Tropical storm Gonzalo, a record early storm by the name “G” may become a hurricane this weekend (July 25-26), before reaching the windward Islands. Writes about this Weather.
Tropical storm Gonzalo formed in the Atlantic ocean between Africa and the Small Antillean Islands and may affect parts of the leeward Islands this weekend (25-26 July).
The storm is located more than 1,000 miles (1 600 km) East of the southern windward Islands and moving West.
According to Phil Klotzbach, a scientist from Colorado state University, Gonzalo became the first ever seventh named tropical storm on record in the Atlantic basin. The previous seventh named storm, Gert, 24 July 2005.
The tiny size of Gonzalo and his environment posed a major challenge of predicting its future intensity.
Dry air to the West and North of Gonzalo is one of the factors that can weaken or destroy a tropical cyclone.
However, ahead on the path Gonzalo is a sufficient number of warm deep ocean water, and it is generally warmer than average this time of year.
In addition, Gonzalo is a small tropical storm. Small tropical storms such as this can quickly grow in the right conditions, but they may also become stronger faster than heavy storm. In other words, they can increase and decrease much more and faster than normal storms.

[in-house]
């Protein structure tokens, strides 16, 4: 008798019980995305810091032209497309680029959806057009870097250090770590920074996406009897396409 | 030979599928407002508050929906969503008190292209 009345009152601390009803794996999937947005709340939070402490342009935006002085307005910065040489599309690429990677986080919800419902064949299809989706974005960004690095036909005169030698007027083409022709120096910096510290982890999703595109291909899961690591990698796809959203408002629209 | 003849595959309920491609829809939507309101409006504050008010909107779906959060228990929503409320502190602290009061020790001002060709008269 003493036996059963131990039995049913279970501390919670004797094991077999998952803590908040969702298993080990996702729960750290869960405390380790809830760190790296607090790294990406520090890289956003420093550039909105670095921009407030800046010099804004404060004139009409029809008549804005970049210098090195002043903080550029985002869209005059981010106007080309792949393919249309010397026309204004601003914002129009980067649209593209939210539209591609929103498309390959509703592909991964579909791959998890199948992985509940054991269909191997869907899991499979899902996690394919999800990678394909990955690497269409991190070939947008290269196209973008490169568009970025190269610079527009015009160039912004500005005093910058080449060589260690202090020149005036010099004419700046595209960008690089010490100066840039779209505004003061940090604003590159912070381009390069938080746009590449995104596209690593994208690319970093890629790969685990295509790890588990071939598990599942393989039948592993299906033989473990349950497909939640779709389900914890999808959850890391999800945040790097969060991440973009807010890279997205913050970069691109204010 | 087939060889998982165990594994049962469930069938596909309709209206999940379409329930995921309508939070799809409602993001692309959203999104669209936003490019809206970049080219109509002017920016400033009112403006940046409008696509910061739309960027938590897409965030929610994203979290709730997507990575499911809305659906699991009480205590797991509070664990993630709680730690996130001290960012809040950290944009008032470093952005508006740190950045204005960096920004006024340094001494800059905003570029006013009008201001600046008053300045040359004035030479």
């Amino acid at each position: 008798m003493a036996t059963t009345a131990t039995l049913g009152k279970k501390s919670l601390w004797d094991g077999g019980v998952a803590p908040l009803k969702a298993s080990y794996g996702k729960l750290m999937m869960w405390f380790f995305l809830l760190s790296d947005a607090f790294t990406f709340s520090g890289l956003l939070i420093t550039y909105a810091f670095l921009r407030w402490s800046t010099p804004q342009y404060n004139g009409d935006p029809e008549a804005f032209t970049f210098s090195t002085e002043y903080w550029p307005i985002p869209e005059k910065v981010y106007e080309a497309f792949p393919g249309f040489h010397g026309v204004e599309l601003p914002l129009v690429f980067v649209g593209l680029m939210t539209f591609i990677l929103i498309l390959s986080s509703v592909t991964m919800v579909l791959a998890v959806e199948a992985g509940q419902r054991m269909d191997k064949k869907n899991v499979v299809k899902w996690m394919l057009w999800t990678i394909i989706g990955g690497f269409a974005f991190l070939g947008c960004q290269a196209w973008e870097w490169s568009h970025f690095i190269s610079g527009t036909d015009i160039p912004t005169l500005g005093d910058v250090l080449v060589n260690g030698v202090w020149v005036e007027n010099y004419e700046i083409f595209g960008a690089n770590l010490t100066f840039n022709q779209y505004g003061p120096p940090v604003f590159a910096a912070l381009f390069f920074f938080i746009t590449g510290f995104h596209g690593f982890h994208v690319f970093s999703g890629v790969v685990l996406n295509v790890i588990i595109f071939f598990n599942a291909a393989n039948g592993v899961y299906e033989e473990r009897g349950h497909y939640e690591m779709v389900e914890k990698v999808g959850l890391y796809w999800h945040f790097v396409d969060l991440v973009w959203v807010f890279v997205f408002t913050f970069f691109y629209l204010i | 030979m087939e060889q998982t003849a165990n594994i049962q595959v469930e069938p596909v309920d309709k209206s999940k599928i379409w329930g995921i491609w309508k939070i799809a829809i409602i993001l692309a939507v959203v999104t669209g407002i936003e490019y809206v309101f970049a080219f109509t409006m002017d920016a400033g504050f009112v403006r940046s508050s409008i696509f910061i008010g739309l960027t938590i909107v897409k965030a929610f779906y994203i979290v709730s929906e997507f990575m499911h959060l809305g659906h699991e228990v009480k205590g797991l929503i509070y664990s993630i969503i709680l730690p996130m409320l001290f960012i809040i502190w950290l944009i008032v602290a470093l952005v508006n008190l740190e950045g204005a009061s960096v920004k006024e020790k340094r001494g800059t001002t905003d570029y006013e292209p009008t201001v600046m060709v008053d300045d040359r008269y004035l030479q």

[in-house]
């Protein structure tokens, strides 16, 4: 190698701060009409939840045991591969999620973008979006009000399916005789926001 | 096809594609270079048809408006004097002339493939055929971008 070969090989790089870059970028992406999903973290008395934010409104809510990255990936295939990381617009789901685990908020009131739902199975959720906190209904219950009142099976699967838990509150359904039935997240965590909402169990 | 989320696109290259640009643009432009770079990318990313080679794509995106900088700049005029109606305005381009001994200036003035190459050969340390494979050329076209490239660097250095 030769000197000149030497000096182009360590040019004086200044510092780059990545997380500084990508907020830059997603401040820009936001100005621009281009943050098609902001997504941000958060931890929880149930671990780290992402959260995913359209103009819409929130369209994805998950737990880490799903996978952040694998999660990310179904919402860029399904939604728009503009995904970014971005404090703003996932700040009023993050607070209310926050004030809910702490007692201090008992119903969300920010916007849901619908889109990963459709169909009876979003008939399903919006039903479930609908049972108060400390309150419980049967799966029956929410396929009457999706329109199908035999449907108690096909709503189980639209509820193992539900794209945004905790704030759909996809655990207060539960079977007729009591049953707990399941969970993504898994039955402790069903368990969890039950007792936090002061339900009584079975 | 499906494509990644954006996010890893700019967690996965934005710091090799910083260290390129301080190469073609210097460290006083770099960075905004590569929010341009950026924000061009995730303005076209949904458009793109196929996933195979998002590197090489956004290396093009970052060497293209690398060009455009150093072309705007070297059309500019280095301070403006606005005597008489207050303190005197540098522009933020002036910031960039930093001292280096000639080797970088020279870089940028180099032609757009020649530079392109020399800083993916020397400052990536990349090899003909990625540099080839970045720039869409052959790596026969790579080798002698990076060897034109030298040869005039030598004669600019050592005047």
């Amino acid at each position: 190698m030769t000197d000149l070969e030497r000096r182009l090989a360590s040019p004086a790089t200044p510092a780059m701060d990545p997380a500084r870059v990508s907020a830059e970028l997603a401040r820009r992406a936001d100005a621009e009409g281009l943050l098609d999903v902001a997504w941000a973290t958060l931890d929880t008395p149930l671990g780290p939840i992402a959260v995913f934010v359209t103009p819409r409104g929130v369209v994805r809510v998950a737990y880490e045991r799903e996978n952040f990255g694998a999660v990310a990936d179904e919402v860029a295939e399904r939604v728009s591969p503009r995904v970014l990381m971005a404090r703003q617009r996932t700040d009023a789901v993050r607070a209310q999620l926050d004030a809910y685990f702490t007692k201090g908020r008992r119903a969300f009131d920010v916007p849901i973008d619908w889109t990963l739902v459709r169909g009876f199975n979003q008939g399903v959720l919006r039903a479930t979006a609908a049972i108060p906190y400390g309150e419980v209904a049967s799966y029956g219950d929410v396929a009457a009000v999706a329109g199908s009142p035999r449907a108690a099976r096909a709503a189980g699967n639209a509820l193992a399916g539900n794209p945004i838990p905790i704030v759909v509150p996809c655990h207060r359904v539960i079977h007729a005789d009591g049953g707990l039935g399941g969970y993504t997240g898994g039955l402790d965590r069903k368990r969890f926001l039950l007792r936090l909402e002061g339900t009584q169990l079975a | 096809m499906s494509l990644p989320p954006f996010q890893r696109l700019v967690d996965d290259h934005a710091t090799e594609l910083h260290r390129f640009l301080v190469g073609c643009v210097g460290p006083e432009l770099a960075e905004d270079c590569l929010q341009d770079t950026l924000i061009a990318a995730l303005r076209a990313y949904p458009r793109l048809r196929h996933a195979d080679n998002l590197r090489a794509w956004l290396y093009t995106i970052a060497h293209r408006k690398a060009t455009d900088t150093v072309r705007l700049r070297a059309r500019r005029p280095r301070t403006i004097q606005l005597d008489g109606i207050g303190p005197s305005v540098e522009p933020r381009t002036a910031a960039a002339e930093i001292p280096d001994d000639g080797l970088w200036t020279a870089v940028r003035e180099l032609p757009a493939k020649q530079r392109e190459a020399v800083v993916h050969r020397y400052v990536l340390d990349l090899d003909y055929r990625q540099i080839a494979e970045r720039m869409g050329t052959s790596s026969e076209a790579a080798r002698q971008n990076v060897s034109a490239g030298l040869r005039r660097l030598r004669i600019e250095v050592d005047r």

Thus, the range of results to forecast the intensity high, from a storm that remained weak or has cleared to the East of the windward Islands, before a possible hurricane.
Fortunately, the forecast of the storm’s path a little easier. Saturday, July 25, he will travel to the Windward Islands, and on Sunday, July 26 — Eastern part of the Caribbean sea.
Residents of the lesser Antilles, including such places as the South of Trinidad and Tobago, and even the Northern coast of Venezuela, should carefully monitor the progress of Gonzalo, as it can hurt them.
First in the primary region of formation
Gonzalo is the first tropical storm of the season, which formed in the so-called “main region of formation” of the Atlantic ocean between Africa and the Small Antillean Islands.
This is the sign that you’re active months of the hurricane season, when tropical storms and hurricanes can be formed not only in the Gulf of Mexico, off the Southeast coast or in the Western Caribbean sea, but in this the main region of formation and a long way to go across the Atlantic basin.